Jackie Shane is a bawdy badass.
For more than five minutes in the middle of a cover of Barrett Strong’s “Money (That’s What I Want),” Jackie Shane veers into a rambling monologue, one that ultimately serves as the heart and soul of Any Other Way, Numero Group’s compilation of the forgotten Toronto soul singer’s recorded material. She talks about her money, how she spends it, what she did on her vacation, how her shows are the closest to God anyone in the audience will ever get, how people point at her and whisper when she walks down the street, how if they ever stopped she’d look in the mirror and wonder if she’d put her mascara on wrong. And she underlines her precisely-worded personal slogan, which she’ll reiterate later in the set: as long as you don’t force your will and your way on anybody else, live your life.
Shane begins the monologue as a ripshit-good soul singer and ends it as someone we’ve come to know and love. The music collected here, mostly from 1963 studio recordings and a 1967 club concert, is great but no revelation. She’s an electrifying vocalist and performer, but her covers are tried-and-true. She’s also clearly in thrall to James Brown, who was just then emerging as a significant star. The music is secondary to Jackie Shane herself, who’s one of the funniest, most likable people you could possibly have the pleasure of meeting on record. She’s a bawdy badass, bragging about her fancy clothes and fine French perfumes, projecting an unmistakably queer air of defiance where every chest-puff flips the bird to the world.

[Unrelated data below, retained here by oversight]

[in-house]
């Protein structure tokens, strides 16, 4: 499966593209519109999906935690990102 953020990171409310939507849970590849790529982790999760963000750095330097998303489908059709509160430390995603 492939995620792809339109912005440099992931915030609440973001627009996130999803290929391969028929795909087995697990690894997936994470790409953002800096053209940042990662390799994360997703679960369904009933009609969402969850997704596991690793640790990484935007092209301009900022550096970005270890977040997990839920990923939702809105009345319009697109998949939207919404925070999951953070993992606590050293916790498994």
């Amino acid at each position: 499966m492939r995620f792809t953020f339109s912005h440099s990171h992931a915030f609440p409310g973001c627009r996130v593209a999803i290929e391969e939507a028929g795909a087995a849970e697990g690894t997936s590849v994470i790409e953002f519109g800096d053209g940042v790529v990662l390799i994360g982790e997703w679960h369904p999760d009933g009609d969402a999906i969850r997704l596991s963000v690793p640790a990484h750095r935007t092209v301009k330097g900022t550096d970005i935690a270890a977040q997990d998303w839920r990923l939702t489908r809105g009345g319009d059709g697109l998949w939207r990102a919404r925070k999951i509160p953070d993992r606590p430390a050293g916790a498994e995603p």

Shane, now retired and reclusive at 77, is a trans woman. Her audience didn’t know that at the time. She presented as a gay man in drag (“I’m a man!,” she screams on “Stand Up Straight and Tall”), but she still sings mostly about women while slipping in sly Easter eggs for her queer fans. The most obvious is the line “tell her I’m gay” on the title track (which she prefaces on the live version with “be sure to tell her this!,” in case you didn’t get the gag). But most of the gags are sneakier. She uses the gay slang “chicken” for a young man incessantly; before Stonewall let alone Google, it’d be hard for her straight fans to figure out what she was talking about. During another rant on “You Are My Sunshine,” she rhapsodizes about “the only woman I’ve ever loved,” and given all the sex talk on the rest of the album, we understand that by no means indicates “only person.”
Artists had to be creative with their sex talk in those days of voracious censorship, which led to more exciting songwriting because of the extra step the audience had to take between hearing the line and understanding what it meant. With Shane, the code is even more muddied because she has to be only a little bit sexual and a little bit queer so the beefy-sounding announcer who interrupts a few of these songs doesn’t shove her offstage. That’s the most poignant takeaway from Any Other Way. All the veiled language just reminds us how hermetic the queer community had to be in the ‘60s, and we understand far more of what she’s talking about than her audience did. Shane was lucky in that she had a supportive family and was able to make a career in Canada after leaving her home in the Jim Crow South. But what a pickle it is to be queer and visible.
The live recordings take up the overwhelming bulk of Any Other Way, and they’re the best stuff here. Her studio recordings are good, but lack the same winning personality; what we’ve really got here is a solid 28-minute soul album paired with a morass of live material. The best of these live recordings can be found on her 1967 album Live!, which is easy to stream, and are more easily enjoyed there because the crowd noise is left mostly untouched and the songs don’t cut off so abruptly. This is the easiest route for Shane fans who want to hold a copy of her work in her hands, but more streaming-oriented music listeners would be better off seeking out Live! and copying the first 12 songs of Any Other Way into a playlist. Still, this compilation means she’s getting more press than ever—and she deserves as much of it as she can get. She’s the real deal.